Dining Features

Hostel’s re-vamp
On the always-bustling Decatur Street, Hostel has recently burst onto the scene as a hot spot for locals. Owned by Remi De Matteo and Michael Kenny, it originally opened as a lounge, then re-vamped itself by adding a restaurant. “We are now focusing more on the restaurant and private event aspects of the venue,” says Kristen Metzger, director of marketing and sales. With executive chef Richard Richardson at the helm, Hostel mainly serves a fusion of European and Louisiana cuisine, and Metzger says it’s an ideal spot for dates, business dinners and other social events. “We are available for private events and we have an extensive catering menu. We also have a brilliant wine list,” she says.
 The atmosphere at Hostel is unique, with brick walls, an “old beautiful bar, white linen tables and a gorgeous courtyard.”
On the menu delicacies such as Drunken Pig and Crabmeat Ravioli appear. “Chef Richardson creates his own menu and has innovative ideas about food that I haven’t seen anywhere else,” says Metzger.
Information, 329 Decatur St., 458-7414, www.hostelnola.com.

Creative cuisine at La Cote Brasserie
La Cote Brasserie is located in the heart of the Arts District inside the Renaissance Arts Hotel. Erica Normand, who works in public relations for the restaurant, describes La Cote as a stylish modern brasserie. “It’s New Orleans cuisine with a global influence,” she says. The food is prepared by Chuck Subra, chef proprietor; Normand says his passion for the design of creative Cajun cuisine makes his restaurant a unique New Orleans dining experience.
“Innovation is a common theme among Chef Chuck’s preparations. His rich appreciation of the abundant seafood available in Louisiana and the Gulf of Mexico is coupled with local as well as international flavors,” says Normand.
Featuring a stainless steel exposed kitchen, patrons can see “behind-the-scenes.” A 50-foot serpentine counter also offers a unique appeal. In total, the restaurant can seat up to 118 people; a private dining room can also seat up to 10. Normand says the restaurant is a popular spot for lunches and dinners, and she recommends that diners check out the Glazed Salmon, Chargrilled Lobster on the Half Shell, Chicken and Dumplings, Bouillabaisse, Mussels with Frites and the Oyster Bar selection.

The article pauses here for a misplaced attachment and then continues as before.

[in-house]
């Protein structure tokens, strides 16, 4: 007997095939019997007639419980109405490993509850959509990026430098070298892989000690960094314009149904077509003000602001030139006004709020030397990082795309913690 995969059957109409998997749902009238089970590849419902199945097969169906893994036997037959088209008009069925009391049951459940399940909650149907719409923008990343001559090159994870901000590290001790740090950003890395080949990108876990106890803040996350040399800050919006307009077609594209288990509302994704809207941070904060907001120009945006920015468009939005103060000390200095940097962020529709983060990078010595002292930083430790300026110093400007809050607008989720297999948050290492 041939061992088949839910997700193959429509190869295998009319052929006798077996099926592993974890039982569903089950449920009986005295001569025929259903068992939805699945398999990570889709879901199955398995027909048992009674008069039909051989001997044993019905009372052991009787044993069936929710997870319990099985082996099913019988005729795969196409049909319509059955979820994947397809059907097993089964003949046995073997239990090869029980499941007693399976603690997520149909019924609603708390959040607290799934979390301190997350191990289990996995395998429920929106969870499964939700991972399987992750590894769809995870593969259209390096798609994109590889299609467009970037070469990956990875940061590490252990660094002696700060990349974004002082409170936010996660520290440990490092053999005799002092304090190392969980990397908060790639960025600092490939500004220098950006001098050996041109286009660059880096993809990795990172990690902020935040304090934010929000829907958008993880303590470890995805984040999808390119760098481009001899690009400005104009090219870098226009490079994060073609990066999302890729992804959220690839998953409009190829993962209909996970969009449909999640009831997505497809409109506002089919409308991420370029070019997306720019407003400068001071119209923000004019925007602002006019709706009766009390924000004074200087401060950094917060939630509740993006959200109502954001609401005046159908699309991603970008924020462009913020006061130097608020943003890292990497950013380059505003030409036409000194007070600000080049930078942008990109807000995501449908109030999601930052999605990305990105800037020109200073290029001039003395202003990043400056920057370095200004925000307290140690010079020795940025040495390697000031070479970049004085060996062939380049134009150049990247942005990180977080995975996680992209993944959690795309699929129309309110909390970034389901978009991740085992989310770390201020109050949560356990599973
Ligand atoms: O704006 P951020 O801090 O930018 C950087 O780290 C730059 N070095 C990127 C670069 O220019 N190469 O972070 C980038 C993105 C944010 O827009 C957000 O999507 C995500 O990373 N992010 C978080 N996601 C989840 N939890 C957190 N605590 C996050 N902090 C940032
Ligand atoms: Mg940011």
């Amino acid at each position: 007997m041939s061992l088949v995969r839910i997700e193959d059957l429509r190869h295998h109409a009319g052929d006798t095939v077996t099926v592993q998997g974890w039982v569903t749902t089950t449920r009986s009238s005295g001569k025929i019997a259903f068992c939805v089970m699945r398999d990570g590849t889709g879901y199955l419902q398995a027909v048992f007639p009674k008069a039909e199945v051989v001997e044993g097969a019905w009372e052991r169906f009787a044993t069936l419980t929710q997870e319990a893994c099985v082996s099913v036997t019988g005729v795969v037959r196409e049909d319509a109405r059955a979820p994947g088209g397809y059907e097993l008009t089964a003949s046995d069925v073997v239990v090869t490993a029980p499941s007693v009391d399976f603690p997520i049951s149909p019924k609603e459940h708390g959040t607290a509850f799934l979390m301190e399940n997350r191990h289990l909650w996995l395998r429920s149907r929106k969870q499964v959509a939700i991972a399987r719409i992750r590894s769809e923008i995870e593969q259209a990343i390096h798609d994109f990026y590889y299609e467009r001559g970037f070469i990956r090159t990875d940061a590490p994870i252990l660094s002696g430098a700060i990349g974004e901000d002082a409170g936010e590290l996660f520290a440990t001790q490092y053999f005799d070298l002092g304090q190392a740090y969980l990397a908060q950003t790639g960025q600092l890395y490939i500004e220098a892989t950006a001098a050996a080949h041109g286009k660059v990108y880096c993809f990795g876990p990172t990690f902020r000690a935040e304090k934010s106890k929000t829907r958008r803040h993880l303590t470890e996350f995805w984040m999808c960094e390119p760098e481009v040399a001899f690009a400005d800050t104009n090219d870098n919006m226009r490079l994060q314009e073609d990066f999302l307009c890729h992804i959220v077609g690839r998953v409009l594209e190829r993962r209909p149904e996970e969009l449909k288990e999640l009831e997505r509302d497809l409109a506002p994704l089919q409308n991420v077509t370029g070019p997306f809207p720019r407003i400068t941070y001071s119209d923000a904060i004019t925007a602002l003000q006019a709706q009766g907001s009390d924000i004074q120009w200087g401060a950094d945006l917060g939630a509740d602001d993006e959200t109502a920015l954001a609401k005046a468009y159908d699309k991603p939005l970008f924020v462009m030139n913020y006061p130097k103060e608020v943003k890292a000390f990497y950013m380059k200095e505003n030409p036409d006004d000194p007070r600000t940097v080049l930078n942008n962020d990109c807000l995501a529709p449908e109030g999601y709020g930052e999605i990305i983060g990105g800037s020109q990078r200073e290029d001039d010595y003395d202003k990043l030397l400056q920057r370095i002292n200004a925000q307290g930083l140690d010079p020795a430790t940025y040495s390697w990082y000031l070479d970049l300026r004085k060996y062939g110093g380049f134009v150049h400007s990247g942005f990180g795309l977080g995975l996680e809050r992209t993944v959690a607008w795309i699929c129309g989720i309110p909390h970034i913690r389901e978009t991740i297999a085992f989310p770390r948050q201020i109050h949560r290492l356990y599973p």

Information, 613-2350, 700 Tchoupitoulas St. 

Willie Mae’s soul food
With a mellow atmosphere and a jazz-themed front dining room, Willie Mae’s Scotch House is a family-owned establishment that dates back to 1957, when it began as a bar.
Kerry Blackmon, Willie Mae’s great-granddaughter, says she cooks all the food. “It’s a family environment,” she explains. “My grandfather is here with me everyday – he helps me keep the ball bouncing.” Blackmon also serves as the business manager of the restaurant.
“We serve New Orleans traditional meals and soul food, and fried chicken,” says Blackmon. Signature dishes also include red beans and rice, along with smothered veal, chicken-fried pork chops and cornbread. 
Willie Mae’s Scotch House has gained international and national appeal. “We’ve been honored by the James Beard Foundation as the American Iconic Restaurant in the Southern region,” says Blackmon. It has also been featured in Bon Appetit magazine, winning acclaim for serving “America’s Best Fried Chicken.” The fried chicken has also been recognized by the Travel Channel and the Food Network.
“We are very grateful and take great pride in what we do,” says Blackmon.
Information, 2401 St. Ann St., 822-9503.

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